Partly a nightmare of committees, when facing the vaguer issues at work, and partly a long-term stable way of doing business that concentrates on the point of it all, which is benefiting the people who are stuck working there. Other stakeholders like customers and investers can vote with their feet; staff find it harder, and have a longer-term stake in the business as well as more knowledge about it. So a firm like John Lewis or Unipart or Baxi Boilers ought to be worth encouraging and Chetna Organic is one, suiting the local habit of living in Clans rather than as singles and families - something which looks a bit odd to other Indians but seems to work. I write this off the cuff as an acknowledgement to something good that I don't know much about.
Fairtrade - a buzzword that grew gradually into a labelling system for goods from a specific list of countries, with specific specifications:
1 the list of countries is a list of countries without much national insurance or such, nor employment law. So they are badly-run countries that should not normally be encouraged as their goods are unfair competition to better-run countries
2 the suppliers have to pay a living wage by local standards, meet a list nof other standards, and pay a fair-trade premium into something like a trust fund to be spent as locals want, such as paying for a well in the village or a visiting nurse to see current employees once a month.
I may have got this sligtly wrong, but you can see the advantages and limits of fairtrade. To claim that a product from Birmingham is less good than a fairtrade product from Bangladesh is an odd statement; Fairtrade is a kind of last resort for badly-run countries.
Veggie stuff cuts cruilty to animals - cruelty which is rather unpleasant to read. Some of this cruelty effects humans: animals are kept in crowded conditions and get ill, so they are given antibiotics, so we humans develop antibiotic resistance. The benefits are near-nil. We get protein on the supermarket shelves which could just as well be made in other ways; we develop a taste for it by association and over time, but we can also develop a taste for veggie stuff - even the stuff that puts other people off - if we want. In doing so we are likely to get a healther diet with less fat and a bit less protein; we are less likely to become obese or diabetic.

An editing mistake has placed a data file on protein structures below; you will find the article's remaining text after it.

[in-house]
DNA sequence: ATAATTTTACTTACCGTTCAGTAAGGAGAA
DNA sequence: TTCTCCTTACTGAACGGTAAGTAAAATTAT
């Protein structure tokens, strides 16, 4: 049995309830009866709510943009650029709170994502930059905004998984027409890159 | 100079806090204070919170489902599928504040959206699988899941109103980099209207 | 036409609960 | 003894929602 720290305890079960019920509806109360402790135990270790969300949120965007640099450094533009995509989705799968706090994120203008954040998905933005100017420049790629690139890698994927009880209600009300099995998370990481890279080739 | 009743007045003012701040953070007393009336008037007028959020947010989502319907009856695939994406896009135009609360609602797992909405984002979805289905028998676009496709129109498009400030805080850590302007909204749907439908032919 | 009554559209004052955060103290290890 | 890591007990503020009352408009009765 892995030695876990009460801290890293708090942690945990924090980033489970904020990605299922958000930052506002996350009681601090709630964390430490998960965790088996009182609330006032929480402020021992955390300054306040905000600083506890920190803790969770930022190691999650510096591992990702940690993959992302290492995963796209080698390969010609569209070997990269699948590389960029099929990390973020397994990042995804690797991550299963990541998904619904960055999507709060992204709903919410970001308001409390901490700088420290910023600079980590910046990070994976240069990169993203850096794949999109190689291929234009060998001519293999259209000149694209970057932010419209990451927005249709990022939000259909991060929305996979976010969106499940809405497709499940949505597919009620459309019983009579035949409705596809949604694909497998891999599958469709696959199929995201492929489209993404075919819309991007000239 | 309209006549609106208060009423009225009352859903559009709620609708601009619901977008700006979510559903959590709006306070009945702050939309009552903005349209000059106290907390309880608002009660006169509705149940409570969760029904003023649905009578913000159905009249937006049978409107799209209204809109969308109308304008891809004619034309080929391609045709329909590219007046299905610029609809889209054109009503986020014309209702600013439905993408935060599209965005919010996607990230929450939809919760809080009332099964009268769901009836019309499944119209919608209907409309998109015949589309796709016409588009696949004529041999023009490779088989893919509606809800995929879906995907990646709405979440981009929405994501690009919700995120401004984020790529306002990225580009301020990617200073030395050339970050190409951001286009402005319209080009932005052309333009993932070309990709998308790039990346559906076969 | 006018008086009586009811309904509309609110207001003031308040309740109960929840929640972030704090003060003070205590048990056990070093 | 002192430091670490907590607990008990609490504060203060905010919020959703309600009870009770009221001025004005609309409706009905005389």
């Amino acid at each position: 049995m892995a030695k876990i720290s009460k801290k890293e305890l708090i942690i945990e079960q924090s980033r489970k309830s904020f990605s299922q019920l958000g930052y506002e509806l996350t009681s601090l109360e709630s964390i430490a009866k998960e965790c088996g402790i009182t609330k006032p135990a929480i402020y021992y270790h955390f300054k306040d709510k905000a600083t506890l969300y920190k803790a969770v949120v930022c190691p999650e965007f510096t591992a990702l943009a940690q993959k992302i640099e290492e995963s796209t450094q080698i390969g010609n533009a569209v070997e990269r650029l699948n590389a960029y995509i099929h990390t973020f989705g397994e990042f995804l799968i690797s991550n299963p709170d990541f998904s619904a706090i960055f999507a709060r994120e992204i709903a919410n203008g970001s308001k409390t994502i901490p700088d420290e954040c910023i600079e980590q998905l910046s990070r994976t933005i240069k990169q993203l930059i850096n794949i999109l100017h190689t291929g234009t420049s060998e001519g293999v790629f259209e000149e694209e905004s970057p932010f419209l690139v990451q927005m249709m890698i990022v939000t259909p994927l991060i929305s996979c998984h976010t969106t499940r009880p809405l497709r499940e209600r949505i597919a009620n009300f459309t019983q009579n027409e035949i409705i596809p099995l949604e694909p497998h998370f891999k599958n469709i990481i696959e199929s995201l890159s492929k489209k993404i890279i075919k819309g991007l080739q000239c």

Veggie societies get more from their land. The most crowded parts of the world like China and Japan were traditionally vegetarian. To eat meat would involve feeding edible plants to animals, and then eating the animals to get far less food than could have been had by eating the plants. There are diagrams online of how many fields it takes to feed people from veg compared to the same fields feeding people from meat, and the difference is huge.
There are points ofen put the other way. A lot of land is only thought fit for sheep, hikers, and wind farms; a lot more is covered in rain-wet grass usually used by cows. These points don't have to be answered as the market changes towards more and more vegan food and vegan leather alternatives; the market is not going to change 100% overnight, and the possiblity of growing veg instead of grass and cows can be worked-out when it needs to be.
Another approach by the UN "Livestock's Long Shadow" report notes how much damage is done in-passing by too many animals in too run-down a landscape, like North Africa. Slurry. Wear on the roads. Lack of plant cover. Expanding deserts.